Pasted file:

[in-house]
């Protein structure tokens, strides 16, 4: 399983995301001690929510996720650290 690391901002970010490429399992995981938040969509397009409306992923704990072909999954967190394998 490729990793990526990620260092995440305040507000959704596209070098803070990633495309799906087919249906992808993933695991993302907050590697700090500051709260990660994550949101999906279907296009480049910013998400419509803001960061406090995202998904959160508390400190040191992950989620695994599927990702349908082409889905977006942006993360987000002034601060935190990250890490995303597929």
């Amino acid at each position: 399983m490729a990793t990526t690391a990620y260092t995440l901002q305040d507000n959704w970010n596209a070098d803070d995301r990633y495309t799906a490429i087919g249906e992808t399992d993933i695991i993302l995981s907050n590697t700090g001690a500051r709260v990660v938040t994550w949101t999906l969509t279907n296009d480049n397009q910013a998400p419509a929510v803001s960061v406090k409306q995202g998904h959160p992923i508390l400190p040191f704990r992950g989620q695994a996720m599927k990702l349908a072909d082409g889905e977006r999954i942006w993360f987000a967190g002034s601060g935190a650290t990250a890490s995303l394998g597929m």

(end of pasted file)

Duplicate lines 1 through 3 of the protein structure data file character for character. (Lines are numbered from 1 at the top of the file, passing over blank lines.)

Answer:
[in-house]
């Protein structure tokens, strides 16, 4: 399983995301001690929510996720650290 690391901002970010490429399992995981938040969509397009409306992923704990072909999954967190394998 490729990793990526990620260092995440305040507000959704596209070098803070990633495309799906087919249906992808993933695991993302907050590697700090500051709260990660994550949101999906279907296009480049910013998400419509803001960061406090995202998904959160508390400190040191992950989620695994599927990702349908082409889905977006942006993360987000002034601060935190990250890490995303597929």
């Amino acid at each position: 399983m490729a990793t990526t690391a990620y260092t995440l901002q305040d507000n959704w970010n596209a070098d803070d995301r990633y495309t799906a490429i087919g249906e992808t399992d993933i695991i993302l995981s907050n590697t700090g001690a500051r709260v990660v938040t994550w949101t999906l969509t279907n296009d480049n397009q910013a998400p419509a929510v803001s960061v406090k409306q995202g998904h959160p992923i508390l400190p040191f704990r992950g989620q695994a996720m599927k990702l349908a072909d082409g889905e977006r999954i942006w993360f987000a967190g002034s601060g935190a650290t990250a890490s995303l394998g597929m």